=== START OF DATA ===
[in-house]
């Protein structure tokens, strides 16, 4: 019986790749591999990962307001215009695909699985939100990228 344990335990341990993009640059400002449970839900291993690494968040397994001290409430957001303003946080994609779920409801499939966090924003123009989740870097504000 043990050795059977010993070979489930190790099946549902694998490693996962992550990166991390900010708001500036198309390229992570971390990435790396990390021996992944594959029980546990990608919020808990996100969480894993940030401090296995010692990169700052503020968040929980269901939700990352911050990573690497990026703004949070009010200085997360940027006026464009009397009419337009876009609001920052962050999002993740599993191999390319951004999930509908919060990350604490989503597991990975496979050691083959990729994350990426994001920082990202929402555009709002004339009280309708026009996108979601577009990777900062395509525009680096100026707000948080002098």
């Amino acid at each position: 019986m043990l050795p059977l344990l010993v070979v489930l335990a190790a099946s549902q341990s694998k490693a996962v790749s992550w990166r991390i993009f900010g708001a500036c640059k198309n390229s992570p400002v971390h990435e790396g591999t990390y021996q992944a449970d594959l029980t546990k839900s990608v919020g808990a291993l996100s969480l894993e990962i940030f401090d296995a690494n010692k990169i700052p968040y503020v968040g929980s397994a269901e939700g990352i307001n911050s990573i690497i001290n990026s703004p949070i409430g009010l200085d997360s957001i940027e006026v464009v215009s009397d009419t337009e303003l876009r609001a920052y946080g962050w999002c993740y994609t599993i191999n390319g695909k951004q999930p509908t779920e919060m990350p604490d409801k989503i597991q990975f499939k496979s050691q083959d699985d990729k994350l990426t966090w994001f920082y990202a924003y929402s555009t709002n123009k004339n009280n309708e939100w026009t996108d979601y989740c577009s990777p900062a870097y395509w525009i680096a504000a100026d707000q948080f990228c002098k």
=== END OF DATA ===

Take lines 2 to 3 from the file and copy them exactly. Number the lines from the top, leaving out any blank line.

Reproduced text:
């Protein structure tokens, strides 16, 4: 019986790749591999990962307001215009695909699985939100990228 344990335990341990993009640059400002449970839900291993690494968040397994001290409430957001303003946080994609779920409801499939966090924003123009989740870097504000 043990050795059977010993070979489930190790099946549902694998490693996962992550990166991390900010708001500036198309390229992570971390990435790396990390021996992944594959029980546990990608919020808990996100969480894993940030401090296995010692990169700052503020968040929980269901939700990352911050990573690497990026703004949070009010200085997360940027006026464009009397009419337009876009609001920052962050999002993740599993191999390319951004999930509908919060990350604490989503597991990975496979050691083959990729994350990426994001920082990202929402555009709002004339009280309708026009996108979601577009990777900062395509525009680096100026707000948080002098």
């Amino acid at each position: 019986m043990l050795p059977l344990l010993v070979v489930l335990a190790a099946s549902q341990s694998k490693a996962v790749s992550w990166r991390i993009f900010g708001a500036c640059k198309n390229s992570p400002v971390h990435e790396g591999t990390y021996q992944a449970d594959l029980t546990k839900s990608v919020g808990a291993l996100s969480l894993e990962i940030f401090d296995a690494n010692k990169i700052p968040y503020v968040g929980s397994a269901e939700g990352i307001n911050s990573i690497i001290n990026s703004p949070i409430g009010l200085d997360s957001i940027e006026v464009v215009s009397d009419t337009e303003l876009r609001a920052y946080g962050w999002c993740y994609t599993i191999n390319g695909k951004q999930p509908t779920e919060m990350p604490d409801k989503i597991q990975f499939k496979s050691q083959d699985d990729k994350l990426t966090w994001f920082y990202a924003y929402s555009t709002n123009k004339n009280n309708e939100w026009t996108d979601y989740c577009s990777p900062a870097y395509w525009i680096a504000a100026d707000q948080f990228c002098k």